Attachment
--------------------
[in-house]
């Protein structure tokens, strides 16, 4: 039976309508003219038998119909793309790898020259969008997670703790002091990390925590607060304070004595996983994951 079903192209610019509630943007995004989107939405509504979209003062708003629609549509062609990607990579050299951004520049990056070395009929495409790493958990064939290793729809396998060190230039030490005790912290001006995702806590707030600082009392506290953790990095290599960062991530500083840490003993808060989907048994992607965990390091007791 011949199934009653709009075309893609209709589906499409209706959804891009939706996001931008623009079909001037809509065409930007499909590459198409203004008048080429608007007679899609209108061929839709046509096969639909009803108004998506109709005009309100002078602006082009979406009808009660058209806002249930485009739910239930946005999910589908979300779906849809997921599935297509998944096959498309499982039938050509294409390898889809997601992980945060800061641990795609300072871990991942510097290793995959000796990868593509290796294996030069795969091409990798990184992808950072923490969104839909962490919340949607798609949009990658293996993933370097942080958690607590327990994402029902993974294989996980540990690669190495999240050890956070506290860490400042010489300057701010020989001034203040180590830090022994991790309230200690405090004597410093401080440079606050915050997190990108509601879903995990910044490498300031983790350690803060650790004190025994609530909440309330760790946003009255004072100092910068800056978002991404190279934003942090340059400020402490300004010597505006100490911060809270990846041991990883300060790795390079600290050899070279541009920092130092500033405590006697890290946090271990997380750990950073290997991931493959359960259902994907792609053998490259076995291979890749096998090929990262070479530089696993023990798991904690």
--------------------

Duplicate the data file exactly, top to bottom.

[in-house]
């Protein structure tokens, strides 16, 4: 039976309508003219038998119909793309790898020259969008997670703790002091990390925590607060304070004595996983994951 079903192209610019509630943007995004989107939405509504979209003062708003629609549509062609990607990579050299951004520049990056070395009929495409790493958990064939290793729809396998060190230039030490005790912290001006995702806590707030600082009392506290953790990095290599960062991530500083840490003993808060989907048994992607965990390091007791 011949199934009653709009075309893609209709589906499409209706959804891009939706996001931008623009079909001037809509065409930007499909590459198409203004008048080429608007007679899609209108061929839709046509096969639909009803108004998506109709005009309100002078602006082009979406009808009660058209806002249930485009739910239930946005999910589908979300779906849809997921599935297509998944096959498309499982039938050509294409390898889809997601992980945060800061641990795609300072871990991942510097290793995959000796990868593509290796294996030069795969091409990798990184992808950072923490969104839909962490919340949607798609949009990658293996993933370097942080958690607590327990994402029902993974294989996980540990690669190495999240050890956070506290860490400042010489300057701010020989001034203040180590830090022994991790309230200690405090004597410093401080440079606050915050997190990108509601879903995990910044490498300031983790350690803060650790004190025994609530909440309330760790946003009255004072100092910068800056978002991404190279934003942090340059400020402490300004010597505006100490911060809270990846041991990883300060790795390079600290050899070279541009920092130092500033405590006697890290946090271990997380750990950073290997991931493959359960259902994907792609053998490259076995291979890749096998090929990262070479530089696993023990798991904690």